Taylor's Motion to Alter or Amend is governed by Rule 59(e) of the Federal Rules of Civil Procedure. As a matter of well-settled law, a dissatisfied federal litigant is not entitled to reconsideration of anything and everything, merely because he disagrees with a court's decision. To the contrary, “[t]he only grounds for granting a Rule 59 motion are newly-discovered evidence or manifest errors of law or fact.” United States v. Marion, 562 F.3d 1330, 1335 (11thCir. 2009) (citation and internal marks omitted); see also Hamilton v. Secretary, Florida Dep't of Corrections, 793 F.3d 1261, 1266 (11th Cir. 2015) (“A Rule 59(e) motion can be granted based only on ‘newly-discovered evidence or manifest errors of law or fact.'”) (citation omitted). To prevail on a Rule 59(e) motion, “[t]he losing party must do more than show that a grant of the motion might have been warranted; he must demonstrate a justification for relief so compelling that the district court was required to grant the motion.” Maradiaga v. United States, 679 F.3d 1286, 1291 (11th Cir. 2012) (citations and internal marks omitted); see also Kolawole v. Sellers, 863 F.3d 1361, 1372 (11th Cir. 2017) (similar).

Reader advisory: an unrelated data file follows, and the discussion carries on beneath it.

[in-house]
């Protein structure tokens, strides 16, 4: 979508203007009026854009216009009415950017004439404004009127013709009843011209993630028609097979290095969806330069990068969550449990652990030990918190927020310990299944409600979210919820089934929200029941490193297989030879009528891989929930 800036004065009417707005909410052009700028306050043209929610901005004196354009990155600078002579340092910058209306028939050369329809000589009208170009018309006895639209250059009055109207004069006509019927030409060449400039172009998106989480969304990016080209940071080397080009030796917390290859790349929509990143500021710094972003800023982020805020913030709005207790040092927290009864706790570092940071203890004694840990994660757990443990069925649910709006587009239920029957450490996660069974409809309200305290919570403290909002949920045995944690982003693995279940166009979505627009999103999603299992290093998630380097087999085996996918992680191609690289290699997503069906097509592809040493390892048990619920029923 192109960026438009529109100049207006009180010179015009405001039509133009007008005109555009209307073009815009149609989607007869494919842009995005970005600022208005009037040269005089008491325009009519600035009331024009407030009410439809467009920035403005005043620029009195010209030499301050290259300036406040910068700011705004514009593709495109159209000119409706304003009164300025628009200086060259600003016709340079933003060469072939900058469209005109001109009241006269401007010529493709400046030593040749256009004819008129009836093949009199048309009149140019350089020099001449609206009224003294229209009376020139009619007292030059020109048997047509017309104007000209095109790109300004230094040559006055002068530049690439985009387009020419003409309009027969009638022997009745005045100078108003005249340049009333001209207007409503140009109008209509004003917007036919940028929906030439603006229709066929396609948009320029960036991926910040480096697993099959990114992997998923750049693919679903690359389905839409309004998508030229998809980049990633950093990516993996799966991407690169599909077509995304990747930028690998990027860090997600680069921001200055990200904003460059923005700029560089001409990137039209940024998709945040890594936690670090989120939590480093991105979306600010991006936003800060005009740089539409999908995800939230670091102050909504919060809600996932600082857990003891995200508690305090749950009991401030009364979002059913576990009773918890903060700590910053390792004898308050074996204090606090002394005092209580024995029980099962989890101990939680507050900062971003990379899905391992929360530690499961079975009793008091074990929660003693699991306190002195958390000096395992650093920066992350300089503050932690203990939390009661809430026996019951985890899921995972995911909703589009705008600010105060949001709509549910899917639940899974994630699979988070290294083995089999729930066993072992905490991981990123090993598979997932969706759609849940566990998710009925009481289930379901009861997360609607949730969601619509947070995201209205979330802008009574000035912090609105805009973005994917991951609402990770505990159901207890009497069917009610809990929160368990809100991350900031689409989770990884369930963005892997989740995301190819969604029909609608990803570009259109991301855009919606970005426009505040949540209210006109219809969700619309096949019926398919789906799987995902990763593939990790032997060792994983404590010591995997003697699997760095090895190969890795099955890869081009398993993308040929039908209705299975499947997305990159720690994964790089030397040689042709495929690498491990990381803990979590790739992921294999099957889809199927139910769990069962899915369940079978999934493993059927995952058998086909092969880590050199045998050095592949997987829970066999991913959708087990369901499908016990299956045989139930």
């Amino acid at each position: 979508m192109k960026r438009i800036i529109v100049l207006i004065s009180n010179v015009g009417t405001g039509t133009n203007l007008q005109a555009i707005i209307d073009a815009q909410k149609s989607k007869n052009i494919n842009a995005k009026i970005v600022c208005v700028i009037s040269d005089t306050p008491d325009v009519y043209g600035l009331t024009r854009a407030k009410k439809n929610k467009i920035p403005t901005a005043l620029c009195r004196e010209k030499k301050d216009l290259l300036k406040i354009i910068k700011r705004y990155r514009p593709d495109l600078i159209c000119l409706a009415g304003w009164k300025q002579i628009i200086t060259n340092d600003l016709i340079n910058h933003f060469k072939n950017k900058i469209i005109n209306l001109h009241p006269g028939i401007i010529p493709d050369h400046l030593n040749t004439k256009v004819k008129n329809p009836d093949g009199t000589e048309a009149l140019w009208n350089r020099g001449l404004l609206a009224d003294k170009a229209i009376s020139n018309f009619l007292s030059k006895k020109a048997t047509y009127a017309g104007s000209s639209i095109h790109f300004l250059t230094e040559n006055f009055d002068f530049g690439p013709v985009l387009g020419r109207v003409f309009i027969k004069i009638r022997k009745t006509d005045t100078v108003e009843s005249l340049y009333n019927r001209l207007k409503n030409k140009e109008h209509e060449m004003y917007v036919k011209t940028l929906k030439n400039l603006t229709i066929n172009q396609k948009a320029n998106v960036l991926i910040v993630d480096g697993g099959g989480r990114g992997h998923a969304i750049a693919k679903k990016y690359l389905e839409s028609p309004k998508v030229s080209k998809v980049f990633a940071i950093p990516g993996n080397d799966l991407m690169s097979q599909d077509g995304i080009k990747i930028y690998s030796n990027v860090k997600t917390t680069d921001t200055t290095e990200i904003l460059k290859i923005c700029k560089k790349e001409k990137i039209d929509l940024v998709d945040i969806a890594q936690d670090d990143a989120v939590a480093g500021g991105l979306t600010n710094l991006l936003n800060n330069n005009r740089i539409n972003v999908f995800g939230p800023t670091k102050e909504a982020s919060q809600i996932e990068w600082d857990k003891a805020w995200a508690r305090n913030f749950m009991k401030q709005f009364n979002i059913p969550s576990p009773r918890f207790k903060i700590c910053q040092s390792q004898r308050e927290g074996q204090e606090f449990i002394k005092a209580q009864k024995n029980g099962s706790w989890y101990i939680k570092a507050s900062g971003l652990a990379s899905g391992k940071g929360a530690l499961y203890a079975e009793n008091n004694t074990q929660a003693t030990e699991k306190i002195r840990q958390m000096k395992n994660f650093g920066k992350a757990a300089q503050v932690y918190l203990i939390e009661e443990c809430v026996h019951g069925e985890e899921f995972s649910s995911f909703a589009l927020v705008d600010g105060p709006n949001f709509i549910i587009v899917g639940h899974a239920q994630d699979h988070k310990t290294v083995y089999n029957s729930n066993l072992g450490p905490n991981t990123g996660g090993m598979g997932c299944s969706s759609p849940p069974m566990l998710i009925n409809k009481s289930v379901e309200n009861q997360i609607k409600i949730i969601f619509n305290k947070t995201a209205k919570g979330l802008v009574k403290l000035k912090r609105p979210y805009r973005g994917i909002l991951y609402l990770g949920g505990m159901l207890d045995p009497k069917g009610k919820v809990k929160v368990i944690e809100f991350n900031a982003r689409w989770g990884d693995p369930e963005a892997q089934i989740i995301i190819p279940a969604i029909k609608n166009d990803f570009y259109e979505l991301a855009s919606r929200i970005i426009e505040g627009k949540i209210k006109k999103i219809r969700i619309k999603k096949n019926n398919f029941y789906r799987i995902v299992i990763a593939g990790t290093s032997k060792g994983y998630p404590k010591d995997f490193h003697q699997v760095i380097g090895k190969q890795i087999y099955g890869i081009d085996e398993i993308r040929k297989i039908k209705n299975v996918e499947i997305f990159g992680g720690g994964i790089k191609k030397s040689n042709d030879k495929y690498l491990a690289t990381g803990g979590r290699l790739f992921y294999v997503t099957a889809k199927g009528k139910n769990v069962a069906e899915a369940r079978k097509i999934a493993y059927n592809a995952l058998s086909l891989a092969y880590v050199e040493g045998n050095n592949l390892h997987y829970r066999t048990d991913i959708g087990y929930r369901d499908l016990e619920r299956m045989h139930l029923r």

Authority is legion for the proposition that motions to reconsider under Rule 59 “may not be used to relitigate old matters, or to raise arguments or present evidence that could have been raised prior to the entry of judgment.” Exxon Shipping Co. v. Baker, 554 U.S. 471, 485 n.5, 128 S.Ct. 2605, 171 L.Ed.2d 570 (2008) (citation omitted).[1] Rule 59(e) does not afford an unsuccessful litigant “two bites at the apple.” American Home Assur. Co. v. Glenn Estess & Associates, Inc., 763 F.2d 1237, 1239 (11th Cir. 1985). Nor are such motions properly filed “as a kneejerk reaction by a dissatisfied federal court loser.” Lee v. Thomas, 2012 WL 3137901, *2 (S.D. Ala. Aug. 1, 2012); see also Hughes v. Stryker Sales Corp., 2010 WL 2608957, *2 (S.D. Ala. June 28, 2010) (rejecting notion that motions to reconsider “are appropriate whenever the losing party thinks the District Court got it wrong”). “They are neither appeal substitutes nor a ‘dry run' to test arguments in anticipation of a forthcoming appeal.” Lee, 2012 WL 3137901, at *2.